Five things to know about landlord insurance

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Landlord insurance is essentially an upgrade to traditional house insurance that accounts for the insurer’s additional risk in having tenants on your property.

It may not provide more than standard building insurance, which most people have on a property (and most mortgage companies insist upon) to cover any structural issue that may arise.

In other cases, landlord insurance will also provide additional cover for the policyholder to consider other risks they may be exposed to due to renting out a property.

We’ve taken a look at five key things to know about landlord insurance:

  • Landlord insurance is not obligatory

It is not a legal requirement to take out landlord insurance, though some mortgage lenders will make it a requirement of a buy-to-let loan.

Mortgage providers will know your ability to make repayments on a buy-to-let property is likely linked to your ability to keep paying tenants in the property.

Specific landlord insurance policies will cover the lost earnings if the property becomes damaged and can’t be rented for a period if you have a gap between tenants or your tenants fail to pay rent.

  • There are vastly varying degrees of cover

As with most forms of insurance, there are many different degrees of cover with landlord insurance and it’s vital to ensure you buy what you need.

Landlord insurance may or may not include any combination of these types of cover:

  • Buildings – protecting the structure and fitted fixtures within the building
  • Contents – insurance for belongings in the building as well as items such as carpets and curtains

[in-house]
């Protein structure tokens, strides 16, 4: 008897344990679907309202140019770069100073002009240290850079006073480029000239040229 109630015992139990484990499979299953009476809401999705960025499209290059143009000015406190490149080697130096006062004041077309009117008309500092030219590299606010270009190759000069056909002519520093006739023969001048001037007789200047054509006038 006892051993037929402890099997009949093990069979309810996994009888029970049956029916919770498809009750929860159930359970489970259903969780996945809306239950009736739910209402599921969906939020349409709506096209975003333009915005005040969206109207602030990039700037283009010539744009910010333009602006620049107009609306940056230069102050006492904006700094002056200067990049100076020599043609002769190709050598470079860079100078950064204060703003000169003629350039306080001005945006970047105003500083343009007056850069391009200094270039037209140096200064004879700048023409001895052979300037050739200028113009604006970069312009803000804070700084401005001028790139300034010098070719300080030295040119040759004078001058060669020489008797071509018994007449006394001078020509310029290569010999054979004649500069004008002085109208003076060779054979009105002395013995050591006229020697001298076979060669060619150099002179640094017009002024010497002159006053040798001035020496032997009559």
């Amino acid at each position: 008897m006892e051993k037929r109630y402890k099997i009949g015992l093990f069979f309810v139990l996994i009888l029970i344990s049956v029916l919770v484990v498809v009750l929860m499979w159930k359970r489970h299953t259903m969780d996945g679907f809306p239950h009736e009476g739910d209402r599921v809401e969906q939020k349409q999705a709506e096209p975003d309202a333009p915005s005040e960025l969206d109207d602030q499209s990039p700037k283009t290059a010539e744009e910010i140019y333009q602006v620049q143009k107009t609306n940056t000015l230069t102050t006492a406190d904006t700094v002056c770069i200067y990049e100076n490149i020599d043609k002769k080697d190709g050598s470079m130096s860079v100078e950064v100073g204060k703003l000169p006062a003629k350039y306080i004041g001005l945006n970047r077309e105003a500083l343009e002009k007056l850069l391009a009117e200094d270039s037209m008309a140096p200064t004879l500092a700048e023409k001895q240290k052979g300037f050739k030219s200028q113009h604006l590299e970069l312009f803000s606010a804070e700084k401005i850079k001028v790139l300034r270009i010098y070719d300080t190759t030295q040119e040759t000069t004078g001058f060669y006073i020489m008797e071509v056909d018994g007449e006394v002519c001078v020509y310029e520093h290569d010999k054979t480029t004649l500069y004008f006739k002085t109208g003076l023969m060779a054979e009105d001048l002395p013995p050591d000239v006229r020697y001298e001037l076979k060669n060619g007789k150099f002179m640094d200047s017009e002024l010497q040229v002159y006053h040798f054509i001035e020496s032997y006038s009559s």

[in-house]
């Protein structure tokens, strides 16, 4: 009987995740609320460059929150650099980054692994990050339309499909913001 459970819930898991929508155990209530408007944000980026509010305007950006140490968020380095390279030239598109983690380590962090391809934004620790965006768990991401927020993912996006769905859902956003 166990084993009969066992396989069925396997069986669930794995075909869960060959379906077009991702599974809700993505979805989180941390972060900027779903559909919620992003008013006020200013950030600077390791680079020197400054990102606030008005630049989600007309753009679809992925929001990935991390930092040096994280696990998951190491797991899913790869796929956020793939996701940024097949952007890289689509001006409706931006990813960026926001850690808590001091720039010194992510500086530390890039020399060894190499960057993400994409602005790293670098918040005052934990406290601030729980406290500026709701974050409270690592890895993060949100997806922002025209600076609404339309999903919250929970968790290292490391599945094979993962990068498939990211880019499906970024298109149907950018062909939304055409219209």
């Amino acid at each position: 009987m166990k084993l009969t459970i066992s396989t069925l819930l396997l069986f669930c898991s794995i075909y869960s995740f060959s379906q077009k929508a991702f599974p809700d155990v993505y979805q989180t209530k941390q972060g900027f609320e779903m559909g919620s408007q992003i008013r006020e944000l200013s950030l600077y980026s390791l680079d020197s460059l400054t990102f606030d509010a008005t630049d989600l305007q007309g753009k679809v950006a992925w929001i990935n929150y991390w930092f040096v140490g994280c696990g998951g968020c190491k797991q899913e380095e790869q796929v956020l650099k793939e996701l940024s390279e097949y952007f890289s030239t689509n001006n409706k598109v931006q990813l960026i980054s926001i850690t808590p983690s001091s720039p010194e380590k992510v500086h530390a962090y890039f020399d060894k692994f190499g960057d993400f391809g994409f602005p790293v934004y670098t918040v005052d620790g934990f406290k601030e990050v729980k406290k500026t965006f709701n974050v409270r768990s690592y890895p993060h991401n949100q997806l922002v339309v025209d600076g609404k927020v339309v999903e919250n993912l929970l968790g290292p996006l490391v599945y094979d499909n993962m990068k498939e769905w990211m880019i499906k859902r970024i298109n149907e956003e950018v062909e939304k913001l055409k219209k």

• Unoccupied property – offering payments if you have a gap between paying tenants 
  • Liability – to assist with costs if there is a legal dispute over the property
  • Rental protection – offering payments if the building cannot be rented for a period due to, for example, structural damage.
  • Accidental damage – potentially offering cover for things like broken windows, damage due to DIY or carpet stains due to spills.
  • Home Emergency – cover unforeseen situations like boiler breakdown and much more

It may be necessary to upgrade general housing insurance to ensure you’re still covered as a landlord

While landlord insurance is not obligatory, it is usually necessary to inform your house insurance provider if you rent a property or room.

A rental property with a tenant will often be seen as a higher risk than an owner-occupied one. Therefore your insurance provider may deem that your premium needs to be recalculated.

The risk is inflated because tenants may not take as much care of the property.

  • The type of tenants you have will affect your premium

An insurer is very likely to ask for information about the type of tenant who will be living in the property, and the answer may affect the premium.

Suppose you intend to rent to students or people on benefits, for example. In that case, the landlord insurance premium may be higher, especially if you seek cover for periods where tenants fail to pay. These low-income groups may be seen as presenting a higher risk.  

  • Failure to provide working smoke alarms could invalidate the policy

Failing to meet statutory landlord responsibilities when renting a property, such as providing smoke alarms, could invalidate your insurance.

A professional may also need to regularly check gas and electric items within the property.

Ref: 3021.26486

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